Opportunities, Reflection, Memories, Home

I think it is safe to say I love baseball. I love the sport itself, and the uniqueness (no clock, defense initiates action) of the sport.

I don’t like interleague play, designated hitters, nor do I want to see expanded instant replay, but the game itself, the strategies, the sounds and smells of the game, give me a rush whenever I get the opportunity to watch baseball. Just as much as the game itself, though, I love what baseball can teach.

The late A. Bartlett Giamatti, whom I consider one of the greatest baseball commissioners, (who was taken from the world way too early) once said, “Baseball is like no other sport you know. It mirrors life so well that sometimes the more I think about it, the more reflective I get. For instance, baseball has first base, second base and third base, but it doesn’t have a fourth base. It has home. Home to the dugout, to the team, to the family.

“Go out in the world, touch all the bases, but where it counts, come home.”

My experiences have lent me opportunities to try and teach academic, athletic, and life skills and how many activities we do in schools, groups, or on teams can mirror life. I hope I’ve taught the importance of family (team) to all with whom I’ve worked, and in this forum, I’ve often spoken of my roots, family activities, what/how my parents taught us, in effect, after my many years of being out in the world, (not out of this world), so I think I’m echoing Mr. Giamatti’s sentiment of coming home.

I was recently given another privileged opportunity which involved the sport of baseball, and as it was happening, it brought me mentally back home a number of times.

On Sept. 21 this year, I was one of nine people selected to be a part of the Cleveland Indians Season Ticket Holder Starting Lineup.

Before the game on that Saturday night, Sally and I got to go out onto the field before the Tribe squared off against Houston.

I was then escorted to a spot in front of the Indians dugout and got to see players and coaches up close. Nick Swisher came out and high-fived all of us. Jason Giambi scared some of us walking through the dugout with his intense game face. We then lined up to take the field. Upon introduction, I got to run onto the field at my “position” and stand there awaiting the Tribe player playing that position that night, have a quick chat with him, receive an autographed baseball from him, and then run off the field with a grin on my face that lasted days (still there) after the event.

I’ve been on that field before, as Jon and I attended a few Indians Camps conducted on that field when he was younger.

I also attended the “Snow Days” the Indians sponsored a few years ago, and about four years ago for Fathers’ Day, my family got me tickets to go to Progressive Field to watch the away game between the Tribe and the Cubs on the scoreboard, and then go onto the field to play catch after the game.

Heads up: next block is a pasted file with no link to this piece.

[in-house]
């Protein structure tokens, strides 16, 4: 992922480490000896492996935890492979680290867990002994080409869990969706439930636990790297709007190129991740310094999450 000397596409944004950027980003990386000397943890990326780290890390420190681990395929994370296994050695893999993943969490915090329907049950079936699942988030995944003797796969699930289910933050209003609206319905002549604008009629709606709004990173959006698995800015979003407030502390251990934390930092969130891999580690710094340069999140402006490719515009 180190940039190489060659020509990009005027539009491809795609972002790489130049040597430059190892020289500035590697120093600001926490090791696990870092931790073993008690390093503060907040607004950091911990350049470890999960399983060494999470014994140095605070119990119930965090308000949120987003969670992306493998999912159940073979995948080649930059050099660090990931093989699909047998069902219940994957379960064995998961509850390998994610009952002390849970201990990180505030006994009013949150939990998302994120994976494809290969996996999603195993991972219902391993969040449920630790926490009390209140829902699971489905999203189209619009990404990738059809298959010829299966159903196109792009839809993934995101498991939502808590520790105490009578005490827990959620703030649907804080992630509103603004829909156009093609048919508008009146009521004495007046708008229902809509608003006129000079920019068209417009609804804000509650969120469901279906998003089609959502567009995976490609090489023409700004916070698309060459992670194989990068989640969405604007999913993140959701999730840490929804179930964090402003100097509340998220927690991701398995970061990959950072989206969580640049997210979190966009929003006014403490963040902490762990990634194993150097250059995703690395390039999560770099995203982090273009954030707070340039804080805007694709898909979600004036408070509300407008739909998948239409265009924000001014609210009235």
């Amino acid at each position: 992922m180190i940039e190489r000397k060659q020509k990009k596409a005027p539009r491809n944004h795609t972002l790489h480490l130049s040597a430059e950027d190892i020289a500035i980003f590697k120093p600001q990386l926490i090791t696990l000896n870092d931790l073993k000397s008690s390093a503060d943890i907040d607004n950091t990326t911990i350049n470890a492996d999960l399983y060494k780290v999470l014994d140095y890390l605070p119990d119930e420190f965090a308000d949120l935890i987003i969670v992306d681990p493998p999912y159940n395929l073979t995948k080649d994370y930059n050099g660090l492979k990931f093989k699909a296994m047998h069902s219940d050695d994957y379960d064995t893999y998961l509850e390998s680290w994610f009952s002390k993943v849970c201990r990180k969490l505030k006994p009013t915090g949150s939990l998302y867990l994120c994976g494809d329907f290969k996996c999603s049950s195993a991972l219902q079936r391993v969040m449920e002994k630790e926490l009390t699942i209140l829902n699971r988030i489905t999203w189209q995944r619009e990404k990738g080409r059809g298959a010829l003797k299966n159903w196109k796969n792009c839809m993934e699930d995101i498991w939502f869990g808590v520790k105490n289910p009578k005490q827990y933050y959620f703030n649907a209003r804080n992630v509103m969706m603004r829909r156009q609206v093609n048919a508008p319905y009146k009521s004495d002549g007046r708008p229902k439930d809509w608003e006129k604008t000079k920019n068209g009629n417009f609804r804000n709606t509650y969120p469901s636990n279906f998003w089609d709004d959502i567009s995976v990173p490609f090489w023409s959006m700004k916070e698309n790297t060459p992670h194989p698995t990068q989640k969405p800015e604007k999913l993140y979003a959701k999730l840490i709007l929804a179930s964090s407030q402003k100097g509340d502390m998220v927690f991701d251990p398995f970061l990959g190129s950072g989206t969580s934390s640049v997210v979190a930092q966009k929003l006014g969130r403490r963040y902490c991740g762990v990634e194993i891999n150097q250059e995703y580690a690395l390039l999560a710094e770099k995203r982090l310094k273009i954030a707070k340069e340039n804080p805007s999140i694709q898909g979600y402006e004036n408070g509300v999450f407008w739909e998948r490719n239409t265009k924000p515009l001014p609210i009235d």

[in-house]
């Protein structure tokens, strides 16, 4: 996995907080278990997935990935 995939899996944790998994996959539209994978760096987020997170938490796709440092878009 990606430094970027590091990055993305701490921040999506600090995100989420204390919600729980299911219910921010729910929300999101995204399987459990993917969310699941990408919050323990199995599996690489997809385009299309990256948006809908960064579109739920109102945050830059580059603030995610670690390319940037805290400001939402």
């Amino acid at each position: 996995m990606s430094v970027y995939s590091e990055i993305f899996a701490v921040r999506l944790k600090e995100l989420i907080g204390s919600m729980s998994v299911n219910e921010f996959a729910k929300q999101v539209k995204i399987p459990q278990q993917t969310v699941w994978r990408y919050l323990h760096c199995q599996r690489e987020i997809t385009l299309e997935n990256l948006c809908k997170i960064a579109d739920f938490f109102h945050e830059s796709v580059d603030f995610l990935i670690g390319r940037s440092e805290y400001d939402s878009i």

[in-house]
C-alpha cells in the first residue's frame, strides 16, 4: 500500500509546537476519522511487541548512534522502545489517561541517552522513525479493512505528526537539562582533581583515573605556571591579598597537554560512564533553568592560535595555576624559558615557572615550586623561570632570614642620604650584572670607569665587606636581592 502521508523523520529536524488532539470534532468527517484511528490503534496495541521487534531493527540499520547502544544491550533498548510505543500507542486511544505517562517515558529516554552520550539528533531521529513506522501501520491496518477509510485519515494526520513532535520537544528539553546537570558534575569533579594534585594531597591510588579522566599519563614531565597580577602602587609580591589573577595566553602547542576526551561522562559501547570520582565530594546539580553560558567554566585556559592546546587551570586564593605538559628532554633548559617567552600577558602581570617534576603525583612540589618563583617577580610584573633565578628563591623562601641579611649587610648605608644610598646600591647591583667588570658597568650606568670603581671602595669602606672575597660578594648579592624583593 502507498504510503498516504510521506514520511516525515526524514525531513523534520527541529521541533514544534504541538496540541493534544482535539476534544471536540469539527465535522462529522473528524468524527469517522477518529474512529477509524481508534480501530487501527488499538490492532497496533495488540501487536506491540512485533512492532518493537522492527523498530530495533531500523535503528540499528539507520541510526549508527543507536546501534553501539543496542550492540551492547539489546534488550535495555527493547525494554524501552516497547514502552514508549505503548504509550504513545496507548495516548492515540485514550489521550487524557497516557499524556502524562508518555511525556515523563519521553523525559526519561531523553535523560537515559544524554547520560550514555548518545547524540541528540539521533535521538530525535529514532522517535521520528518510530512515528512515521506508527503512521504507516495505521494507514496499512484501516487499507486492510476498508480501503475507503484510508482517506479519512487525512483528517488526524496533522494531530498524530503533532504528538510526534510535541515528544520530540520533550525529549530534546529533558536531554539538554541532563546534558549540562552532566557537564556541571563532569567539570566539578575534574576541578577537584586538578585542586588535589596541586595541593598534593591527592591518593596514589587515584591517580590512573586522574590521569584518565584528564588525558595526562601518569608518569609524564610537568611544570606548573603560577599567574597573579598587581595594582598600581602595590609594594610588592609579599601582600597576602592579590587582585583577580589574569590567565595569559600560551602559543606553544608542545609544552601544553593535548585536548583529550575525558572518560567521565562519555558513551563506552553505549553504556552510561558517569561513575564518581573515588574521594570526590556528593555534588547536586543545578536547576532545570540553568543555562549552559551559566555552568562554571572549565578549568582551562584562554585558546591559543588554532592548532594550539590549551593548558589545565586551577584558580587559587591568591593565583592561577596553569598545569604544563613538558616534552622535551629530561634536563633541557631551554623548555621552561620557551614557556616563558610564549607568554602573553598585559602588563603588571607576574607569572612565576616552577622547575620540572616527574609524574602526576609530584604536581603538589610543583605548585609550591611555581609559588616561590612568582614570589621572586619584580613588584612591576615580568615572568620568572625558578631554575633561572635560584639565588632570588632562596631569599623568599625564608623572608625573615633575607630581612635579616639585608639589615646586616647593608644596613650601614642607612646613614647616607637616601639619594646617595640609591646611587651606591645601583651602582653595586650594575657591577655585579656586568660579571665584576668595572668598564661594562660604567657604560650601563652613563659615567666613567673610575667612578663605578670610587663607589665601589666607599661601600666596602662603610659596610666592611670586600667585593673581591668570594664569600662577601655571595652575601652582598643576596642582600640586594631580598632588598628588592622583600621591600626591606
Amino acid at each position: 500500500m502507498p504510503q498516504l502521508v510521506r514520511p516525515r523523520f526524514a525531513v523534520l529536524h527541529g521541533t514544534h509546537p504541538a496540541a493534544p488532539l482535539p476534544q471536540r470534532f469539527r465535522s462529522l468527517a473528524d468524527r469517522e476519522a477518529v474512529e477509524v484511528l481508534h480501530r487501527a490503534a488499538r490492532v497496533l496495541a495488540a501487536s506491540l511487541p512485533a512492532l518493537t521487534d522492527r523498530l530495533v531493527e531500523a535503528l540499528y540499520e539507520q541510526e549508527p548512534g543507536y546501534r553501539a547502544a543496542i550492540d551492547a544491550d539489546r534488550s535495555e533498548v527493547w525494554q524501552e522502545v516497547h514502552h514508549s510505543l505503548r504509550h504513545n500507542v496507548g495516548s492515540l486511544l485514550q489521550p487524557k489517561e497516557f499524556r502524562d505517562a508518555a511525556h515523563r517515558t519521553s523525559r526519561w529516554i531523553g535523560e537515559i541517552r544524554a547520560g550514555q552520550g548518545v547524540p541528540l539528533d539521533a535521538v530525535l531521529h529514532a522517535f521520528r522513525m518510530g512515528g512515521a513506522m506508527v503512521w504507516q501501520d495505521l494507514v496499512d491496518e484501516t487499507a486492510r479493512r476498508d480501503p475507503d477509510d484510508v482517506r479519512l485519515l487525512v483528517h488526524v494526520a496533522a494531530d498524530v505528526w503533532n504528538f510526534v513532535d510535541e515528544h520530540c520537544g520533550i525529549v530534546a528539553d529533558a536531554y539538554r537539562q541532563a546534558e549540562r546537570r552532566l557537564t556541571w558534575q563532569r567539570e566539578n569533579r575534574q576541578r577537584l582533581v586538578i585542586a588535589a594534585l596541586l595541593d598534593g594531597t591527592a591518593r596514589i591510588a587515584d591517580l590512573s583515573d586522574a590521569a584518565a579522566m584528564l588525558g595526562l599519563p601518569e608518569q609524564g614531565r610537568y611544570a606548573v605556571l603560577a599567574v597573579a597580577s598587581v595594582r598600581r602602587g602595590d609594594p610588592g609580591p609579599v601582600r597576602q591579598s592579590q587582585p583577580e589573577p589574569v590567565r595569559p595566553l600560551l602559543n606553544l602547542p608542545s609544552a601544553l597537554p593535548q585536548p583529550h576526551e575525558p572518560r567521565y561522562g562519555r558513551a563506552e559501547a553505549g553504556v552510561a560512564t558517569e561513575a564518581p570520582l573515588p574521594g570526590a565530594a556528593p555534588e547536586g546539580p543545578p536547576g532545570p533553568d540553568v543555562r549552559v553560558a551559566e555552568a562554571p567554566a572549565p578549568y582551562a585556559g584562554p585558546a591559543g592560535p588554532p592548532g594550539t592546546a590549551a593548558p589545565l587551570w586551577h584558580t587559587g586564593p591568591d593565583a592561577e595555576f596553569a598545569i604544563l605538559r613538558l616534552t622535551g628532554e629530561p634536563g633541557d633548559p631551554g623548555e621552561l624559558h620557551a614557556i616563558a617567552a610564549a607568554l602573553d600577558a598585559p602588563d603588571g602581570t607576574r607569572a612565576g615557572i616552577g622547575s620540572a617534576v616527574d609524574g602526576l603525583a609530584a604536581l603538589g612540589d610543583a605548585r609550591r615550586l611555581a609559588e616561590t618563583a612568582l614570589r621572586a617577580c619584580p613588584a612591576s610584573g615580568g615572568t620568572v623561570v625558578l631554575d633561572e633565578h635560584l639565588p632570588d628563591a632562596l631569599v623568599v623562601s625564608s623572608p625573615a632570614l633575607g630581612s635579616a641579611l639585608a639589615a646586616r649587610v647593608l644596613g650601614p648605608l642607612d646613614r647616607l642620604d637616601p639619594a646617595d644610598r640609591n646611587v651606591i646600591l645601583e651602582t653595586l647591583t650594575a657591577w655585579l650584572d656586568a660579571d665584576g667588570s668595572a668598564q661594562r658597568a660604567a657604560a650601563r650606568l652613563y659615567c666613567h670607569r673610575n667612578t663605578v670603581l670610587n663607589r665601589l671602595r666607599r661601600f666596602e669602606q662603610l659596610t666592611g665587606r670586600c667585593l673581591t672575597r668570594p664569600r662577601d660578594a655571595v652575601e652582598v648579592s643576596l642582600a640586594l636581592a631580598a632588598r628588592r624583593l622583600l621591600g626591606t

The female contingent of the Lombardo clan voted to send Jon as my playing partner, which was very special, but the opportunity on the evening of Sept. 21 brought out so much reflection and many trips home just in those few minutes.

As I stood on that field awaiting my player to meet me, I scanned the entire crowd, the scoreboard, and into the dugouts, and I began many mental journeys back home.

When I looked into the Astros dugout, I saw their manager, Bo Porter, and remembered him being the manager of the Jamestown Jammers not so very long ago. I got to make a memory trip home right then.

As I looked around the stadium bowl, I thought back to those Sunday Doubleheaders against the Yankees my Dad, my brother Lou, Uncle Joe, cousins Greg and Jim, and I attended years ago.

Even though this was a new stadium, I turned around to the spot in the outfield seating area which matched, or was close to, the spot where we sat. In my mind I was coming home again.

As I continued scanning the park, I recalled spots there where Jon and I played catch together at Tribe camps, the Fathers’ Day outing, and then I recalled the game of catch we played at the Field of Dreams in Dyersville, Iowa, about eight years after the movie was an Academy Award nominee.

(Also part of that trip was a game at Wrigley Field and singing “Take Me Out to the Ballgame” with Hall of Fame broadcaster Harry Caray.) More mental side trips back home as I stood there.

When my player came out, I was like a kid on Christmas morning as I shook hands with Jason Kipnis, the Indians’ No. 3 hitter that night.

I told him that I saw him play in his first year of professional ball when he played center field for Mahoning Valley in the NY-Penn League and played here in Jamestown.

He remembered Diethrick Park and I told him he’s come a long way in a short time since his days in the same division as Jamestown. Again, my mind took a journey back home.

Kipnis is now the Tribe’s second baseman.

I was standing in the second baseman’s spot on that field and before Kipnis got there, I also thought of all the house league, Cooperstown Kids, all-star, high school, travel league, tournament, and college games I watched Jon play from age 5 through college graduation.

You see, Jon’s primary position through his baseball experiences was second base. I got chills recalling all those games and experiences and then getting my chance to run onto a major league field and stand at the position where Jon ran to so many times. My mind found its way home once again.

This one experience, lasting about 30 minutes, made me believe what Bart Giamatti was trying to convey.

I believe Mr. Giamatti was reminding us that no matter where we go, or end up, or what we do, we should keep our mental GPS set, and after we’ve touched all of life’s bases, to take us home every once in a while. Many times we say the best part of a vacation is going home. Keep going back home, mentally or physically. It’ll be well worth the trip!